Monday, October 27, 2008

Benchmarking Zend Platform, APC and Xdebug

Introduction

Thanks to AUSY, I had the occasion to learn thoroughly the Zend Platform during a workshop. One thing I had to test is the performance impact of such platform and comparing this to some of their free software counterparts like Xdebug and APC respectively for debugging and bytecode caching.

Making of

The benchmark has been realized on an Intel® Core™2 Duo CPU T7500 @ 2.20GHz with 2Gb of RAM running Gentoo with a 2.6.25-r7 linux kernel.
ab, the Apache Benchmark tool, has been used for the benchmark with 3000 requests and three concurrency modes: -c1, -c5 and -c50 which represents respectively 1, 5 and 50 simultaneous users.
The application tested is eZ Publish 4.0.1 with default configuration using the "plain_site" example.
Different scenarios have been tested:
  • PHP: plain version of PHP 5.2.6 as released by Gentoo, this is the base that is used in the other scenarios
  • PHP+APC: base PHP + APC as released under Gentoo with default configuration
  • PHP+APC-stat: base PHP + APC as released under Gentoo with apc.stat="0"
  • PHP+APC+Xdebug: base PHP + APC + Xdebug as released under Gentoo with default configuration
  • PHP+Xdebug: base PHP + Xdebug as released under Gentoo with default configuration
  • PHP+ZP-accel: base PHP + Zend Platform without acceleration (bytecode caching)
  • PHP+ZP+accel: base PHP + Zend Platform with acceleration (bytecode caching)
  • PHP+ZP+accel(extreme): base PHP + Zend Platform with acceleration (bytecode caching) configured with "extreme" performance

The results

Enough speaking, here are the results (in requests/second served):
PHPPHP+APCPHP+APC-statPHP+APC+XdebugPHP+XdebugPHP+ZP-accelPHP+ZP+accelPHP+ZP+accel(extreme)
-c17.3036.8836.7422.505.922.7911.1831.24
-c514.4163.0265.4942.0912.604.5621.5357.35
-c5014.5064.6664.8540.6512.474.5521.2654.59
Click on the next picture for a full size graph:

Conclusions

As expected, the usage of Xdebug and especially the Zend Platform both without a bytecode cache will dramatically decrease the performance of your system. If you are a Zend Platform user, be sure to activate the bytecode cache (Zend Accelerator)! If performance is your primary concern, then choose APC, it is much faster than Zend Accelerator even in extreme mode which I don't recommend because it will disable all the real benefit you can take of the Zend Platform!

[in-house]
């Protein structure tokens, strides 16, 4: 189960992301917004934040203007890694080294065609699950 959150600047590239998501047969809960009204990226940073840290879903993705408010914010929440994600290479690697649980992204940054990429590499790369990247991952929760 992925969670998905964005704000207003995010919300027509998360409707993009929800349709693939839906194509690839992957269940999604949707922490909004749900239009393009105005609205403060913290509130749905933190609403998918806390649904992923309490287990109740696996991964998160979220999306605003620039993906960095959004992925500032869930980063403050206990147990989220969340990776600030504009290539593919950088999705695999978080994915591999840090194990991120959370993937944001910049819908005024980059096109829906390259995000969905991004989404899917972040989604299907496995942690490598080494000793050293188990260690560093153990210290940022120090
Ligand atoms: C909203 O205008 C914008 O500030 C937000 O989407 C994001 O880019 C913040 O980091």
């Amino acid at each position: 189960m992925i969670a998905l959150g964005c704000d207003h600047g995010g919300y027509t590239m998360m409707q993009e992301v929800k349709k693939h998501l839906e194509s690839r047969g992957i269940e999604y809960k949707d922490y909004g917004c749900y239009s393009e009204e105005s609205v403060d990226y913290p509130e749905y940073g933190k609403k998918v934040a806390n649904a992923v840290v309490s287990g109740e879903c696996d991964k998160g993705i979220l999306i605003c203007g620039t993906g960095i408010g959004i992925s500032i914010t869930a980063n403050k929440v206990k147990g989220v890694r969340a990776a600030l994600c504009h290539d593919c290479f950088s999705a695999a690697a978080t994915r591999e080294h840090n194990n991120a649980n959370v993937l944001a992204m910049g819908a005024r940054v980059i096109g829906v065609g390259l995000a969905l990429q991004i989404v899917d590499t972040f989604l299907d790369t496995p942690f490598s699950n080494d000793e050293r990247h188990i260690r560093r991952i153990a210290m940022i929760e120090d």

5 comments:

ReneL said...

Did you try if the APC Optimizer would give some performance boosts?
http://pecl.php.net/package/optimizer

Anonymous said...

Too bad eAccelerator was left out of the comparison.

Patrick Allaert said...

@ReneL: I tested it, but not in the scope of this article. AFAIR, it did affect the performance but with a negative impact, probably due to a debug compilation. The optimizer is way to alpha to make any conclusion.

@anonymous: the scope of this article was not to compare all PHP bytecode cache but rather comparing proprietary and FOSS PHP components and the impact of their combination. I consider that APC has a greater future than eAccelerator (that I used before), it will come with PHP 6 by default and will replace the Zend Accelerator in the Zend Platform in the future.

Gauthier Delamarre said...

Hi Patrick,

and will replace the Zend Accelerator in the Zend Platform in the future

not sure about that... actually, the Platform follower, Zend Server, offers its op-code cache for free in an extension called "Zend Optimizer +" But I don't think it's based on APC.

By the way, you could update your benchmark with this new version (available in beta version on forums.zend.com) - could be really interesting ;)

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